This is our catalog of courses. We will occasionally adjust the course listing to reflect the addition of new courses and the retirement of others. 

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Short Stories and Tall Tales: Why Storytelling Matters

Ever wonder what the difference is between a fairytale and a fable? How about a myth and legend? Sign up for this exciting course where we will explore a selection of folktales from around the world, discover some of the recurring patterns and universal themes behind short stories, and even learn how to spin a few yarns of our own!

Total classes: 12

Prerequisite: None

Suggested grade level: 6th to 8th grades 

Suggested credit: One full semester credit of Literature. Follow in the spring semester with the course The Power of Poetry for a full year credit of Literature. 

Special notes: For a full year of literature, also register for The Power of Poetry offered in the Spring semester.


Come with us on an investigation into the importance of storytelling across time and place. Students will learn about folklore classification by studying a selection of myths, fables, fairy tales, and legends. We will then take what we have learned about folklore types and recurring motifs and apply it to several short stories from modern masters of the genre. Prepare to enjoy some old favorites and some new ones as we ponder the purpose of stories to entertain us, illuminate our understanding, and teach valuable lessons.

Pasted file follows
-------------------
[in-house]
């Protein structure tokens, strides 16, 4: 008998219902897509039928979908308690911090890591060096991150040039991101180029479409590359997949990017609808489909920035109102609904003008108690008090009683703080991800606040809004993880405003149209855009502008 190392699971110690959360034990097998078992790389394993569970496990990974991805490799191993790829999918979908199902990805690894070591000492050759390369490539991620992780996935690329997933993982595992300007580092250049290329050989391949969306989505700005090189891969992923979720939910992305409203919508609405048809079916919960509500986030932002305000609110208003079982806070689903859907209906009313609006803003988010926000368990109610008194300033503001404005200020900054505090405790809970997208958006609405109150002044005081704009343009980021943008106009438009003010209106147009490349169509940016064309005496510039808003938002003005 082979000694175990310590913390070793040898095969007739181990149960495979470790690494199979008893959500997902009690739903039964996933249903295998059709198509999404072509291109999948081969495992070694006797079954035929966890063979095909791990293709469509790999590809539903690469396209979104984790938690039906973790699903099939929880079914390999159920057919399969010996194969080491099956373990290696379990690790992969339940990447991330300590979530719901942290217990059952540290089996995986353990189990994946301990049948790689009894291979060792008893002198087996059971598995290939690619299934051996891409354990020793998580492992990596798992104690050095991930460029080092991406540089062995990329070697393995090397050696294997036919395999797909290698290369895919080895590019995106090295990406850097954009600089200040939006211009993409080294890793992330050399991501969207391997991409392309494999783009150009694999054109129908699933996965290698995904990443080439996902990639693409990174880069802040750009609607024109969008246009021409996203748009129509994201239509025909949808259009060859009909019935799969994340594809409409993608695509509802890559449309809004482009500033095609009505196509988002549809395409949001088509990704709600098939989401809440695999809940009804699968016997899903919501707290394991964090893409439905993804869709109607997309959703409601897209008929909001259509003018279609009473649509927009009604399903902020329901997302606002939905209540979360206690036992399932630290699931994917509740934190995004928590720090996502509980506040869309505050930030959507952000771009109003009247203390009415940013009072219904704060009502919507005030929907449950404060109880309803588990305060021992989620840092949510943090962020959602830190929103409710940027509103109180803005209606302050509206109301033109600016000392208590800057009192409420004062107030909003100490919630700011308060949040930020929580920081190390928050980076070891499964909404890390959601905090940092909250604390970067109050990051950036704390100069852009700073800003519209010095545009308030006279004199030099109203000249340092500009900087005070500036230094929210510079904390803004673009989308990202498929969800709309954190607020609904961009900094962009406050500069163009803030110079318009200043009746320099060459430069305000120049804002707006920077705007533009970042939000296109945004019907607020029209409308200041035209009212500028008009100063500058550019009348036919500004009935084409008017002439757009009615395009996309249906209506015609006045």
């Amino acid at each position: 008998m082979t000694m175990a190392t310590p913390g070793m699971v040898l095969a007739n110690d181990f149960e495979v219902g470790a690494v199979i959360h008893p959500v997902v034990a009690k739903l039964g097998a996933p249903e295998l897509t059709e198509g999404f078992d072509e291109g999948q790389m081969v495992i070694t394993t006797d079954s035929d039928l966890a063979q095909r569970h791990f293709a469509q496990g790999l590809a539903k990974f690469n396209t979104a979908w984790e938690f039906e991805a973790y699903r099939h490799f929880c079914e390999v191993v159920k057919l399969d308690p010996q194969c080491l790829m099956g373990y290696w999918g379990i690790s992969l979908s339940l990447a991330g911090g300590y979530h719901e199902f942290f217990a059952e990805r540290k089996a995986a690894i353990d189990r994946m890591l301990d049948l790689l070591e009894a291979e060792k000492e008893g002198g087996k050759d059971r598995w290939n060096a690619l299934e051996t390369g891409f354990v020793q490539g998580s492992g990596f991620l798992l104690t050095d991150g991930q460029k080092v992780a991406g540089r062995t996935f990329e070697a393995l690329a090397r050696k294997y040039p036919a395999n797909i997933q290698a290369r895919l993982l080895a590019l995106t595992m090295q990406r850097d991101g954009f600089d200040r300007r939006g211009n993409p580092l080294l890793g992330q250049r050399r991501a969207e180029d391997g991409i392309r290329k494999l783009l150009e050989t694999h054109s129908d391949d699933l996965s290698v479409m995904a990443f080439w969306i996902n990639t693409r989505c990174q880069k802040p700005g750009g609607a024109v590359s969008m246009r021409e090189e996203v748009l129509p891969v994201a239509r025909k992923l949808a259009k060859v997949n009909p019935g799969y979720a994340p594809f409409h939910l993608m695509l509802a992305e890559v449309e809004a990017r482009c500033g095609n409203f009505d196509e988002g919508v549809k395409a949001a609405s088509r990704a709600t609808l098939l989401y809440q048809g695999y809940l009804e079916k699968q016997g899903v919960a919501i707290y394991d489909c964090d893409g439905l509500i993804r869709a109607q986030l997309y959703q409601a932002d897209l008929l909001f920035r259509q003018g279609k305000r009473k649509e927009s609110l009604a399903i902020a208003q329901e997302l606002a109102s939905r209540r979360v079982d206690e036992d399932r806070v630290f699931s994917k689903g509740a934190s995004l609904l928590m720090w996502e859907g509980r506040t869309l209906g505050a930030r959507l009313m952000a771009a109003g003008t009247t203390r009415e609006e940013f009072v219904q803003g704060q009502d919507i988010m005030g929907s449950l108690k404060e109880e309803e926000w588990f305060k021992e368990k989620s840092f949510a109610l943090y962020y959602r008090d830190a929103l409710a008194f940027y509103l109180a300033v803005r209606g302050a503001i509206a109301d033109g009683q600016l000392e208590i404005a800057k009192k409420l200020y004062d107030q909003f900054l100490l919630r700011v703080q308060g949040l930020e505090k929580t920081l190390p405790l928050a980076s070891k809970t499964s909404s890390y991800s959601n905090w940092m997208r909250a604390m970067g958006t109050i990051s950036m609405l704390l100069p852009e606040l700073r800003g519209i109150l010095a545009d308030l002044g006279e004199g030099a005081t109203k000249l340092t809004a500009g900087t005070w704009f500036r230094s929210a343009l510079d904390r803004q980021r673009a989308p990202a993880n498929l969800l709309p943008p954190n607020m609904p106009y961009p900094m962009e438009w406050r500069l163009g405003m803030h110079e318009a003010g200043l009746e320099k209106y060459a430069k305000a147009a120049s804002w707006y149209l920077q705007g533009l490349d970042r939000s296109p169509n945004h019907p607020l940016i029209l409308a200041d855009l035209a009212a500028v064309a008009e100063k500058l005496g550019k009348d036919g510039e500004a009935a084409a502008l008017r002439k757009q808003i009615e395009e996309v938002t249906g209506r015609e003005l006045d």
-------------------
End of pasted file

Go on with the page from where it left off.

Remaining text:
Class 1 September 3rd: Introduction. We will discuss a few very well-known tales.

Class 2 September 10th: Fables from Aesop to Africa.

Class 3 September 17th: Myths and Legends from Long Ago

Class 4 September 24th: “Once Upon a Time.” European Fairy Tales

Class 5 October 1st: More Legends and Tall Tales

Class 6 October 15th: Washington Irving’s “The Legend of Sleepy Hollow”

Class 7 October 22nd: Original Fairy Tales by Hans Christian Andersen

Class 8 October 29th: Edgar Allan Poe’s “The Masque of the Red Death”

Class 9 November 5th: Mark Twain’s “The Celebrated Jumping Frog of Calaveras County”

Class 10 November 12th: Guy de Maupassant’s “The Necklace”

Class 11 November 19th: G.K. Chesterton’s “The Invisible Man”

Class 12 December 3rd: Final projects and reflections

Materials and Homework

Materials: Reading assignments for each week will be will be available as PDFs.

Homework: Before the first class, students will take a short survey on folktales to encourage their critical thinking skills. Thereafter, students should expect about one to two hours of homework each week outside of the classroom, reading one or more stories depending upon length, completing the corresponding weekly comprehension quizzes, and contributing to an online discussion board. There is also a Final Project. Students will choose their hands-on project idea at the beginning of the course for instructor approval. This may include, but is not limited to, a PowerPoint Presentation, illustrated storyboard with captions, fan fiction, or musical presentation. Prepare to be enlightened!

Important Dates

Class dates: Tuesdays, September 3 to December 3, 2024. (No class Oct. 8th & Nov. 26th)

Starting time: 1:00 PM Eastern (Noon Central, 11:00 Mountain, 10:00 Pacific)

Duration: 45 minutes

Choose from courses in all subject areas for your upper grade school, middle school, and high school student—taught by worldwide experts in Catholic education.
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